Astronauts will not fly on the first flight of NASA's deep space rocket, the Space Launch System, NASA announced Friday.
NASA has been researching for the past two months if the agency could put crew on the first flight of SLS, known as Exploration Mission-1 or EM-1, at the request of the Trump administration.
SLS is currently being assembled and is tentatively schedule for its EM-1 launch in 2019 from NASA's Kennedy Space Center. The rocket will launch the Orion spacecraft on a lunar orbit mission to test the launch system.
"NASA appreciates the energy, creativity, and depth of engineering and program analysis that was brought to the decision, but ultimately, the decision was made not to fly crew on the first flight after weighing the data and assessing all implications," writes acting NASA administrator Robert M. Lightfoot.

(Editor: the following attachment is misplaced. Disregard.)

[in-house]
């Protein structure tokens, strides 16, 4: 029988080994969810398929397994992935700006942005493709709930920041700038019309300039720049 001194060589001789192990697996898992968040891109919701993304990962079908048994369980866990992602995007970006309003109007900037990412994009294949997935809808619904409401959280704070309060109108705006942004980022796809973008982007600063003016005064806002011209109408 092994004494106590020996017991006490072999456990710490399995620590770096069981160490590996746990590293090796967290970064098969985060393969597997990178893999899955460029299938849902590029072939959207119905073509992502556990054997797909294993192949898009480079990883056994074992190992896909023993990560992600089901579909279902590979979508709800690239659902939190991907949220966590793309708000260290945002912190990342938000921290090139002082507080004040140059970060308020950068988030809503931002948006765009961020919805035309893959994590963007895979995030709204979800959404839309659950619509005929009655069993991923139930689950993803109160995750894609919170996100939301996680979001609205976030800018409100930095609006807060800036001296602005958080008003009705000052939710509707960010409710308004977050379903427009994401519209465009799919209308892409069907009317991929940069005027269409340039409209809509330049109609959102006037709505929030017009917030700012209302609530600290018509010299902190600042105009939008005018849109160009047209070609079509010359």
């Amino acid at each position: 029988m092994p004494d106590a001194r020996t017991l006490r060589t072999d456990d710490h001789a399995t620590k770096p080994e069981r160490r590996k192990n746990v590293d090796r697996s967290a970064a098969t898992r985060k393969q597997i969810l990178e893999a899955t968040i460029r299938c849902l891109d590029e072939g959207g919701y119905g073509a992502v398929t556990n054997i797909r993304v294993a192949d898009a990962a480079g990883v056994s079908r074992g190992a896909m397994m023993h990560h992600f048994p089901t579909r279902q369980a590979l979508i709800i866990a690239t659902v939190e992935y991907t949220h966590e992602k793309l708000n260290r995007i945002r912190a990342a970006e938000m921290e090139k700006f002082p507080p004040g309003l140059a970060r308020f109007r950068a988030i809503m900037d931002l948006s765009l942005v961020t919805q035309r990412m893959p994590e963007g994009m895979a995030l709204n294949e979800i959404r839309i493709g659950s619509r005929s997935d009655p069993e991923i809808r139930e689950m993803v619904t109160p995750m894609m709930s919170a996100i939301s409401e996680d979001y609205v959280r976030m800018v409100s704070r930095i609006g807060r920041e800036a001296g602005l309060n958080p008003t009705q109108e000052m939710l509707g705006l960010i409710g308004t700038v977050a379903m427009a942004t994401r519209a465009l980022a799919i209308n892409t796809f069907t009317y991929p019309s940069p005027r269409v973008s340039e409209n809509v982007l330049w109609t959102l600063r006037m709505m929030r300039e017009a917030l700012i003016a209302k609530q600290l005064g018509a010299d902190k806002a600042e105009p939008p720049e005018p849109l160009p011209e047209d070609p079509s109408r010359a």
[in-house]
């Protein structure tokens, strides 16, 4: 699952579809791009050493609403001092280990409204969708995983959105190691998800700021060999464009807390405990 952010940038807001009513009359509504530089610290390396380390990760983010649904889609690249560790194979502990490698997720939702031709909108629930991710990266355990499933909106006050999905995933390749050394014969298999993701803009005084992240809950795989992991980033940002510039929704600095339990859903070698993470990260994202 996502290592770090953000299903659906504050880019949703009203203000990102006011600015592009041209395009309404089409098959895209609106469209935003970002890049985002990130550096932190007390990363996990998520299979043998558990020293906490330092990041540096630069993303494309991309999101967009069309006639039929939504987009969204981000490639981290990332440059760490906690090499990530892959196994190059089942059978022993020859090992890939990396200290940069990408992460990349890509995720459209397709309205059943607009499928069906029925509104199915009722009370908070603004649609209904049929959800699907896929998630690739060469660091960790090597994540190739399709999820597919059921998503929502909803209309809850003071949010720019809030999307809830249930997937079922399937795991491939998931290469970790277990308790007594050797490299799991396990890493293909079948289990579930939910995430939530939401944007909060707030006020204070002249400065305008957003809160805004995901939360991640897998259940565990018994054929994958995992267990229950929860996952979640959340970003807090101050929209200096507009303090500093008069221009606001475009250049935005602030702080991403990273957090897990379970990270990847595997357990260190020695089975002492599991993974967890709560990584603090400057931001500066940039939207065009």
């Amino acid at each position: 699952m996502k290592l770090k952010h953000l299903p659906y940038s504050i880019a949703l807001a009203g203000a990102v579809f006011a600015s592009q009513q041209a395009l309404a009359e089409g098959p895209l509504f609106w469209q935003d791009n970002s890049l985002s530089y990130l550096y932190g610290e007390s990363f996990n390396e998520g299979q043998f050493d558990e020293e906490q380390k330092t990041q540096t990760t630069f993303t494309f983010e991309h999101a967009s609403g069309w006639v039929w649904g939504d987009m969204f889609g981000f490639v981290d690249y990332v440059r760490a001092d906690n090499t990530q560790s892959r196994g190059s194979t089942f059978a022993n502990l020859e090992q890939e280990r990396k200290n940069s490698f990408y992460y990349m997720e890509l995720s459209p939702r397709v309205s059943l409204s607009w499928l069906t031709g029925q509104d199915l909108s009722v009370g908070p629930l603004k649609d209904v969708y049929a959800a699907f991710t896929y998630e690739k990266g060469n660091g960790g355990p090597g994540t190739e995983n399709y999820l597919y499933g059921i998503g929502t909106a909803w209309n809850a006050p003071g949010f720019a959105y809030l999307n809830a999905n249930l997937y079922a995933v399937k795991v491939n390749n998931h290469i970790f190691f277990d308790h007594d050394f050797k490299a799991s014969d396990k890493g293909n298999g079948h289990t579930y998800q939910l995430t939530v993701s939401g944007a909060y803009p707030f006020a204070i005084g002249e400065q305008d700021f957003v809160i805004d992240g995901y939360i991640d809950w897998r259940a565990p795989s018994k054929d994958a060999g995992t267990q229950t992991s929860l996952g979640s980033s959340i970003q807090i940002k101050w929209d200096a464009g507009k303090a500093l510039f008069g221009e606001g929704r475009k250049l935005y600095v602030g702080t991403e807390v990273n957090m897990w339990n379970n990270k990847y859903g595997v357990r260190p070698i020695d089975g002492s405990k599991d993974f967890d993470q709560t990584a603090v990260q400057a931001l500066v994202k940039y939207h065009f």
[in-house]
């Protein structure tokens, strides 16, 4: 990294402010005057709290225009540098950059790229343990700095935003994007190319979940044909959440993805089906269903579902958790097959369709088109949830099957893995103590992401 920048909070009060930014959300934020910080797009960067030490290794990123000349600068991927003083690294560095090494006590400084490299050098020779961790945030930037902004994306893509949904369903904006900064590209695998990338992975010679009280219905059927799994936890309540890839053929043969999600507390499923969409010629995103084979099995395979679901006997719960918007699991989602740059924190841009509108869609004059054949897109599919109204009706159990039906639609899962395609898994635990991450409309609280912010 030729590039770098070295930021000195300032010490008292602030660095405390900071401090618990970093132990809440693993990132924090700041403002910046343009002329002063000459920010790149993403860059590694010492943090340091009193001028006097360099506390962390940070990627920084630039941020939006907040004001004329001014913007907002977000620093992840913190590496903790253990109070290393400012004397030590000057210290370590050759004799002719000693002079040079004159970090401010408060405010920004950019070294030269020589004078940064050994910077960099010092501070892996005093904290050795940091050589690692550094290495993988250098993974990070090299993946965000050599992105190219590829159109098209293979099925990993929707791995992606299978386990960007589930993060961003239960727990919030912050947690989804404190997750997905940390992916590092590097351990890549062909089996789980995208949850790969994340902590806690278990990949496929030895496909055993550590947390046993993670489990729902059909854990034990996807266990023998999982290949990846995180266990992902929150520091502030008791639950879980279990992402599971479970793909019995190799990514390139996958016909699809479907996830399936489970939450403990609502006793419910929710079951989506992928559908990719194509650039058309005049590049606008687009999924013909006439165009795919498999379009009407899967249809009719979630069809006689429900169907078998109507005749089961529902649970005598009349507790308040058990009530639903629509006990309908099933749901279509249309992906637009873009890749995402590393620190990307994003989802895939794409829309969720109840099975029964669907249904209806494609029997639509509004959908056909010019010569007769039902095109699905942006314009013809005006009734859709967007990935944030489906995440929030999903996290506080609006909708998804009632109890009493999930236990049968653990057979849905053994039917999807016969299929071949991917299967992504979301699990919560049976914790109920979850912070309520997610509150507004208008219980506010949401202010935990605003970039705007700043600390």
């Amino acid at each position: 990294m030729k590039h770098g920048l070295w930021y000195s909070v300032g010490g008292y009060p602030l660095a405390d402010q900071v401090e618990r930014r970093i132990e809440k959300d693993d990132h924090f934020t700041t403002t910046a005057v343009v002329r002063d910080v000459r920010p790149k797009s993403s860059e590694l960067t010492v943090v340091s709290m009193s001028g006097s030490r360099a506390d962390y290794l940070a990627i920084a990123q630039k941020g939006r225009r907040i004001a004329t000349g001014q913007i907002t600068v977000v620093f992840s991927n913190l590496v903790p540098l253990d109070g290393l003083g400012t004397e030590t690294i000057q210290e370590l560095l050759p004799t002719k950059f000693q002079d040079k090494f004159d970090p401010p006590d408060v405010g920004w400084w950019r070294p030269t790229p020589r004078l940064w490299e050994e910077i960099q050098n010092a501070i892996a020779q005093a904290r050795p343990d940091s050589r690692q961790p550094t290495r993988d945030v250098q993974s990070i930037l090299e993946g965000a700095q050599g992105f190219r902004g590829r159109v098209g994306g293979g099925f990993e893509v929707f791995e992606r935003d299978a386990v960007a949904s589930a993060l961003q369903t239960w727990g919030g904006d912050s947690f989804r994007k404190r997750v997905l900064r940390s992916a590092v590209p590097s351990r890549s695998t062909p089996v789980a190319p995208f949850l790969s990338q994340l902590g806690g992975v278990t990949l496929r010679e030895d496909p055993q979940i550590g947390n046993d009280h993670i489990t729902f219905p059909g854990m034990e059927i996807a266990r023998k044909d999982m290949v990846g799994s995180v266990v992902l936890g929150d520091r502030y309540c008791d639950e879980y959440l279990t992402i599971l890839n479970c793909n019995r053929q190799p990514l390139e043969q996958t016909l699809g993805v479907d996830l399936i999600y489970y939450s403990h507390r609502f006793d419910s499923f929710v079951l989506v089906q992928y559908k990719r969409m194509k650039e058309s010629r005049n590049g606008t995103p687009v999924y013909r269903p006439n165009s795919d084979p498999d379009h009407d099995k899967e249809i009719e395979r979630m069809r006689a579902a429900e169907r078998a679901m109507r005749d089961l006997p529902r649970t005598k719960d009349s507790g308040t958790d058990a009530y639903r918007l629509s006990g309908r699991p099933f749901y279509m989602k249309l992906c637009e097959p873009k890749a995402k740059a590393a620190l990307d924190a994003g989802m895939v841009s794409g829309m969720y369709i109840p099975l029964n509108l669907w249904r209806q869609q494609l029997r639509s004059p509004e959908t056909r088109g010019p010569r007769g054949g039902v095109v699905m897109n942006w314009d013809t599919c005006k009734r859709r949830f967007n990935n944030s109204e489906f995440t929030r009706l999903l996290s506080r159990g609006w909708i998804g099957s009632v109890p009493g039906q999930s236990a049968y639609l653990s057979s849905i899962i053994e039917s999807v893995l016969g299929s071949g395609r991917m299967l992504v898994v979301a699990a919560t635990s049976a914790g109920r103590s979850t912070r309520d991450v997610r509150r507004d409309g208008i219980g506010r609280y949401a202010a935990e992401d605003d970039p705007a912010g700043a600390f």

The agency made the decision after evaluating the cost, risk and technical needs, Lightfoot said.
The changes to EM-1 in ordered to accommodate crew on the Orion spacecraft would have cost between $600-$900 million, William H. Gerstenmaier, NASA associate administrator for human exploration and operations, said.
The program designed to bring humans to Mars has already experienced multiple delays.
Production delays were also a factor in the Em-1 decision, Lightfoot said.
A February tornado damaged the Michoud Assembly Facility in New Orleans where the rocket's core stage is being assembled. The rear dome of a liquid oxygen tank for the core stage was also damaged in a incident at the facility on May 3, according to NASA. That damage is still being assessed.
The U.S. Government Accountability Office warned last month that a delay was likely for the first SLS flight, with or without crew. The current exploration effort will cost nearly $24 billion by the end of fiscal 2018, the GAO reported.
The next opportunity for a crewed flight would be EM-2 in 2021.
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